The availability of external finance for small and medium enterprises (SMEs) is a topic of significant research interest to academics and an important issue to policy makers around the globe. The conceptual framework to which most of the current research literature adheres has been quite helpful in understanding the institutions and markets that provide funds to SMEs in developed and developing nations. This framework has also provided insights into the effects of policies that affect access to funding by creditworthy SMEs in these nations. However, we argue that the current framework is oversimplified, and neglects key elements of the financial system that affect SME credit availability. We propose a more complete framework in which lending technologies play a key role as the conduit through which government policies and national financial structures affect SME credit availability. We define a lending technology as a unique combination of primary information source, screening and underwriting policies/procedures, loan contract structure, and monitoring strategies/mechanisms. An important oversimplification in the current framework is the way that lending technologies are often categorized into two types: transactions lending that is based primarily on “hard” quantitative data and relationship lending, which is based significantly on “soft” qualitative information. Under this categorization, transactions lending is generally viewed as being focused on informationally transparent borrowers, while relationship lending is seen as used for opaque borrowers. In our view, this characterization is fundamentally flawed. Transactions lending is not a single homogeneous lending technology. There are a number of distinct transactions technologies used by financial institutions, including financial statement lending, small business credit scoring, asset-based lending, factoring, fixed-asset lending, and leasing. While financial statement lending is focused on transparent borrowers, these other transactions technologies are all targeted to opaque borrowers. Recognition of this heterogeneity among transactions technologies and its impact on credit availability to opaque borrowers is often missing from the academic literature. Our framework specifies a causal chain from government policies to a nation’s financial institution structure and lending infrastructure. These financial structures, in turn, significantly affect the availability of funds to SMEs by determining the feasibility and profitability with which different lending technologies may be deployed. Financial institution structure refers to the market presence of and competition among different types of financial institutions and lending infrastructure refers to the rules and conditions that affect the ability of these institutions to lend. The extant research literature often neglects key elements of this causal chain, which may yield misleading research and policy conclusions. To illustrate, consider the recent research on financial institution size, one dimension of financial institution structure. A common finding is that large institutions have a comparative advantage in transactions lending to SMEs based on hard information, while small institutions have a comparative advantage in relationship lending based on soft information. A policy implication that might at first blush seem reasonable is that the financial institution structure must include a substantial market share for small institutions to meet the demands of informationally opaque SMEs, since large institutions rely on hard information for their transactions lending technologies. While the current conceptual framework is likely correct in associating large institutions with transactions technologies, the inference that large institutions are disadvantaged in lending to opaque SMEs is flawed. Large institutions deliver credit to many types of opaque SMEs through the transactions lending technologies that specifically address problems of informational opacity using hard information. For small business credit scoring, large institutions use hard information on the SME and/or its owner obtained from credit bureaus to infer future loan performance; for asset-based lending, these institutions use valuations of the assets pledged as collateral to evaluate repayment prospects; for factoring, they focus on the quality of the accounts receivable purchased; for fixed-asset lending and leasing, large institutions look to the valuations of the fixed assets that are pledged as collateral (fixed-asset lending) or directly owned by the institution (leasing). Thus, when informative financial statements are not available, institutions are often able to use other types of hard information to assess repayment prospects. Similar arguments apply to potentially misleading conclusions based on the current framework about other dimensions of a nation’s financial structures and the policies that affect these structures. Research on SME finance suffers from the problem that the lending technologies are usually not identified. This makes it difficult to test theories that relate financial structures to credit availability for different types of borrowers and to make policy assessments of which financial structures function best in supplying funds to creditworthy transparent and opaque SMEs. The limited findings from studies that identify lending technologies suggest that significant variation in the deployment of these technologies exists across nations – an institutional fact that is not explained by the current conceptual framework. For example, asset-based lending has a significant presence in only four nations, Australia, Canada, the UK, and the US. A goal for our framework is to try to explain a significant portion of the variation in the use of lending technologies with differences in national financial structures. The effects of a nation’s lending infrastructure on SME credit availability through determining the feasibility and profitability of deploying the different lending technologies is particularly under-researched in the literature. This infrastructure includes the information environment, the legal, judicial, and bankruptcy environments, the social environment, and the tax and regulatory environments in which financial institutions operate in a given nation. Lending infrastructures are quite heterogeneous across nations. We show how a nation’s lending infrastructure affects the extent to which each of the individual lending technologies are employed in financing SMEs. Section 2 briefly discusses each of the major lending technologies used for SMEs. Sections 3 and 4 focus on the financial institution structures and lending infrastructures of nations, respectively. We show how these structures may influence SME lending credit availability through affecting the feasibility and profitability with which the different lending technologies may be deployed. Section 5 provides some brief conclusions.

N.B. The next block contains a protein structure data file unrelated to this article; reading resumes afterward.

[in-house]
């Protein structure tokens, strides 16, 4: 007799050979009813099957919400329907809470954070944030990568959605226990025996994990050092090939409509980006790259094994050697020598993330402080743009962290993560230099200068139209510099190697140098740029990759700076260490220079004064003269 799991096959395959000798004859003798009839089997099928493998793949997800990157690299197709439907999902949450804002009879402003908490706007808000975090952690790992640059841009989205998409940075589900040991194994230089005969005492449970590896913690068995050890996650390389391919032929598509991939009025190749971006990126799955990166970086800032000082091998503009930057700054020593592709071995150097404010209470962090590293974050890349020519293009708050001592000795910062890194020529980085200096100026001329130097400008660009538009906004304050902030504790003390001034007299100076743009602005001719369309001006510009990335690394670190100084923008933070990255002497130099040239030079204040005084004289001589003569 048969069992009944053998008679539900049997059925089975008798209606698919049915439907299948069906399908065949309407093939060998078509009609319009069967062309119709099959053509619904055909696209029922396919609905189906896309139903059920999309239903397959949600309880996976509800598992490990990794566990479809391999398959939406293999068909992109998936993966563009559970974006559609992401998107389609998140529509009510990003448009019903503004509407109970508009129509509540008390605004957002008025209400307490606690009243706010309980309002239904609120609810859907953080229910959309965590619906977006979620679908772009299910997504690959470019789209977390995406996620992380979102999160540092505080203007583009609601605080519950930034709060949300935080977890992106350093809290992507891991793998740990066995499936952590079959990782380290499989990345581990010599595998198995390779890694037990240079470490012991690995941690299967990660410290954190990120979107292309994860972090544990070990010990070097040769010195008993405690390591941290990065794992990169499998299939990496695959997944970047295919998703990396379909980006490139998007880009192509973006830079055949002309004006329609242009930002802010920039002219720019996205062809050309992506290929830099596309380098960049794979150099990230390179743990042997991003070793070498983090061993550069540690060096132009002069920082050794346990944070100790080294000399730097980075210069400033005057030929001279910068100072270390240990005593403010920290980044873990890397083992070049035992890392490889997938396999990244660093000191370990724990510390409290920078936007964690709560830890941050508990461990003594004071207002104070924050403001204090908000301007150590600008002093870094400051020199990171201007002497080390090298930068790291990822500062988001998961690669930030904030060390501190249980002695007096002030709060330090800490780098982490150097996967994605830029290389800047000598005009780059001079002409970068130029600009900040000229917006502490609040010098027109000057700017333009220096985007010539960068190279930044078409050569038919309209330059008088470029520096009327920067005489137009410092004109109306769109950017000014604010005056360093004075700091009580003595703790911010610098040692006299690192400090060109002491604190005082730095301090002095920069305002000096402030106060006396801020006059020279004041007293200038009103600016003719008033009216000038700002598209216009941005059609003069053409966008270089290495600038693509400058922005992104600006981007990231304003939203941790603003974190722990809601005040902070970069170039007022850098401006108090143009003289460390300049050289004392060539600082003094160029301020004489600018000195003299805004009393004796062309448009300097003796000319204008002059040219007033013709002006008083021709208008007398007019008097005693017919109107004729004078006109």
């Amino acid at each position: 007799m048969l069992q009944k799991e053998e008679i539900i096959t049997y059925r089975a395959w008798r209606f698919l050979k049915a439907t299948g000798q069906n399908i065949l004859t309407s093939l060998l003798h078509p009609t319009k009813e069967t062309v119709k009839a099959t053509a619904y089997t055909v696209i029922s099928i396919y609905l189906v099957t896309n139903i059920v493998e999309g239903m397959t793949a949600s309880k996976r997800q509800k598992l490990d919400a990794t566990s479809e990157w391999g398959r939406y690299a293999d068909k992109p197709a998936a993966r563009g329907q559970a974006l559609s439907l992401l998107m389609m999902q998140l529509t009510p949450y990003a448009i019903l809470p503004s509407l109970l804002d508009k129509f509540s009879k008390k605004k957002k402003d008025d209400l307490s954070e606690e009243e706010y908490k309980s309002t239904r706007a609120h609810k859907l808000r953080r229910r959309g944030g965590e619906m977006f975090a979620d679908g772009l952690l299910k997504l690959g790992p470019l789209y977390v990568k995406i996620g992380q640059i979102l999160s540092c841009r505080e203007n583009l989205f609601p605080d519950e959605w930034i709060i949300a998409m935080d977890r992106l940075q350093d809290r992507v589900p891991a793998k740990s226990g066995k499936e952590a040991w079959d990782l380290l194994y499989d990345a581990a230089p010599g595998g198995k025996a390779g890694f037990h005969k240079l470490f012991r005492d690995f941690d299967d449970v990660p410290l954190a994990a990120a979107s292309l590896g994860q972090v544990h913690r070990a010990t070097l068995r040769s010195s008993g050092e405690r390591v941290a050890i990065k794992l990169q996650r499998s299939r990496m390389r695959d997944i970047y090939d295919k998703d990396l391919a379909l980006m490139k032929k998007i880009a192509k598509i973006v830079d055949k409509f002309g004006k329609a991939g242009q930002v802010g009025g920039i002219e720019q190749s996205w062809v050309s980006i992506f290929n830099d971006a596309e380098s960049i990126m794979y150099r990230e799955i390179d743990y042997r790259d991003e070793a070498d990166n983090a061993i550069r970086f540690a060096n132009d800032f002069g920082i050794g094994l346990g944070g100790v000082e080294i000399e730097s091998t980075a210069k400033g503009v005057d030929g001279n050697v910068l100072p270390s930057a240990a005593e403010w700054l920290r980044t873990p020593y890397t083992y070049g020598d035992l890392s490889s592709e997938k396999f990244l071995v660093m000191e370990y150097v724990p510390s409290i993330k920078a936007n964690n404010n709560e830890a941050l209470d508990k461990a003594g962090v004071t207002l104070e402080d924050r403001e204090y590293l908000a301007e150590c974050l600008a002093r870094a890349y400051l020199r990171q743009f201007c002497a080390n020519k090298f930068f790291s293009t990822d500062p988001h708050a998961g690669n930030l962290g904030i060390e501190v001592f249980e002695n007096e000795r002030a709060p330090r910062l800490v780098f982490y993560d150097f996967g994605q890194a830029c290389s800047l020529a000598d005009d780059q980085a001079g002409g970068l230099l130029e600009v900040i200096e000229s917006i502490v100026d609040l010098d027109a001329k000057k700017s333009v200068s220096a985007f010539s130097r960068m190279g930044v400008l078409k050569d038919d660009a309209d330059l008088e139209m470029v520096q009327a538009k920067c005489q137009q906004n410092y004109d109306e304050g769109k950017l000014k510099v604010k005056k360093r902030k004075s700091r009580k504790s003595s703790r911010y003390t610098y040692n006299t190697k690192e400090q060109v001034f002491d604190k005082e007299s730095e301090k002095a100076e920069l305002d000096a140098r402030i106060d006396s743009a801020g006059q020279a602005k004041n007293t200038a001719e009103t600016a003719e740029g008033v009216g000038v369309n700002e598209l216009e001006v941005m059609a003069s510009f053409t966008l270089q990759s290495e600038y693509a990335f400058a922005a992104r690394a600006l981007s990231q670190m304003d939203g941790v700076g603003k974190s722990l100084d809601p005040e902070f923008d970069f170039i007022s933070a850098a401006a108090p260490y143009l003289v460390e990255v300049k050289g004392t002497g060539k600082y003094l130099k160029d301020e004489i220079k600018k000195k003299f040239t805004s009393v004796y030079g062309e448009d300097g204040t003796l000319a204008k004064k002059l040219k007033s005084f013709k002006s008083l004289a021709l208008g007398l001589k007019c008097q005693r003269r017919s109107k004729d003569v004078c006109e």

نتیجه گیری انگلیسی
We offer a more complete conceptual framework for thinking about the research and policy issues surrounding the availability of credit to SMEs in various circumstances around the globe. We emphasize a causal chain in which the lending technologies provide the crucial link between government policies and financial structures on the one hand, and SME credit availability on the other hand. At the top of the chain, government policies affect a nation’s financial institution structure and lending infrastructure. That is, policies help influence the market shares and competitive conditions for large versus small, foreign versus domestic, and state-owned versus private financial institutions (financial institution structure), and the information, legal, judicial, bankruptcy, social, tax, and regulatory environments in which these institutions operate (lending infrastructure). These financial structures then help determine the feasibility and profitability with which the different lending technologies can be deployed to fund SMEs. The financial institution structure affects the use of technologies because the institution types have comparative advantages in different lending technologies. The lending infrastructure affects the legality and profitability of the lending technologies. At the bottom of the causal chain, the lending technologies have important effects on the access to credit for creditworthy transparent and opaque SMEs. The different technologies – financial statement lending, small business credit scoring, asset-based lending, factoring, fixed-asset lending, leasing, relationship lending, and trade credit – each involves a different combination of primary information source, screening and underwriting policies/procedures, loan contract structure, and monitoring strategies/mechanisms. The choice of lending technology for a specific creditworthy SME depends on the sources of information available for that firm, as well as the adaptability and appropriateness of the various screening, underwriting, contracting, and monitoring techniques dealing with the firm in its environment. We argue that the framework in the extant research literature is oversimplified and often neglects key elements of this causal chain. In some cases, the literature on SME credit availability has not accounted for or controlled for the presence of alternative lending technologies. A common oversimplification is to treat all transactions lending technologies as a homogeneous group that is not suitable for lending to informationally opaque SMEs. In contrast, we argue that most of the transactions technologies are designed to use hard information other than financial statements to underwrite loans to opaque SMEs. These oversimplifications have often led to misleading conclusions regarding how policies may affect SME credit availability through their impacts on financial institution structure and lending infrastructure. We also review much of the extant research on SME credit availability through the lens of this more complete framework, yielding several conclusions. First, the findings argue against drawing simplistic conclusions from the extant research. For example, the finding that large financial institutions have a comparative advantage in transactions lending technologies and comparative disadvantage in relationship lending does not necessarily imply that large institutions are disadvantaged in providing credit to informationally opaque SMEs. On the contrary, some of the transactions lending technologies used by large institutions are well-suited for funding opaque SMEs. Similarly, there is no simple answer to the policy question of whether a sizeable presence of small institutions is needed for overall SME credit availability. A limited amount of research using US data suggests little concern on this issue, but other research suggests that small institution presence may be more important in other nations because differences in financial structures that may limit the use of some lending technologies. Second, the results make a strong case for taking into account the presence of foreign- and state-owned institutions, as well the presence of large and small institutions and conventional measures of financial institution competition, particularly when analyzing developing nations. All of these elements of financial institution structure may affect SME credit availability through comparative advantages in the different lending technologies. In particular, a greater presence of foreign-owned institutions and a lesser presence of state-owned institutions is likely to be associated with significantly higher SME credit availability in developing nations because foreign-owned institutions appear to have advantages in some of the lending technologies, and state-owned institutions appear to be generally disadvantaged. Third, our investigation strongly suggests that lending infrastructures have important effects on SME credit availability. “Better” lending infrastructures may significantly improve SME credit availability through facilitating the use of the various lending technologies. As examples, better accounting standards may help spur the use of financial statement lending, better commercial laws on security interests may facilitate the use of asset-based lending and fixed-asset lending, and greater sharing of information may help facilitate the use of small business credit scoring, although other parts of the lending infrastructure must also be in place for these technologies to be legally and profitably employed. Similarly, “worse” lending infrastructures may appreciably reduce SME credit availability. This may occur if a restrictive regulatory environment constrains the financial institution structure, preventing some types of financial institutions from capitalizing on their comparative advantages in specific lending technologies. The evidence suggests that these effects may be quite strong, particularly when governments restrict the entry of foreign financial institutions and/or maintain large market shares for state-owned institutions. For a framework to be useful, it must have clear testable implications, so that the proposed paradigm may be supported or refuted by the data. Our framework postulates how financial structures affect the feasibility and profitability of the different lending technologies, and the effects of these technologies on SME credit availability. This framework has a number of clear testable implications for the links among a nation’s financial institution structure, financial infrastructure, lending technologies employed, and SME credit availability. To the extent that (a) differences in financial structures across nations explain a significant portion of the observed variation in the use of different lending technologies; and (b) these different technologies explain a significant portion of the observed variance in SME credit availability, the framework would be supported. If differences in the use of the lending technologies are not strongly related to financial institution structure or lending infrastructure, or if the use of the technologies is not strongly associated with SME credit availability, the framework would be refuted. While comprehensive tests are best, individual elements of the framework may also be tested. The framework predicts specific associations among the individual elements of the financial institution structure, lending infrastructure, technologies, and SME credit availability. For example, the paradigm predicts that the presence of large banks and quality credit bureaus may facilitate the use of small business credit scoring, which, in turn, may be efficiently used to lend to some opaque SMEs. Findings confirming these individual effects would support the framework, while findings of no effects of bank size or credit bureaus on small business credit scoring, or no effect of small business credit scoring on lending to opaque SMEs would tend to refute the framework. A key issue in testing the framework is the identification of the lending technologies. One solution is for researchers to use the existing data sets to separate out and identify specific lending technologies that often have not been identified in prior research. A small number of prior studies have identified the use of small business credit scoring, asset-based lending, and factoring, but with some effort, more technologies may be identified. A potentially more fruitful long-run future solution would be to structure new and periodically-updated data sets to directly identify more of the lending technologies.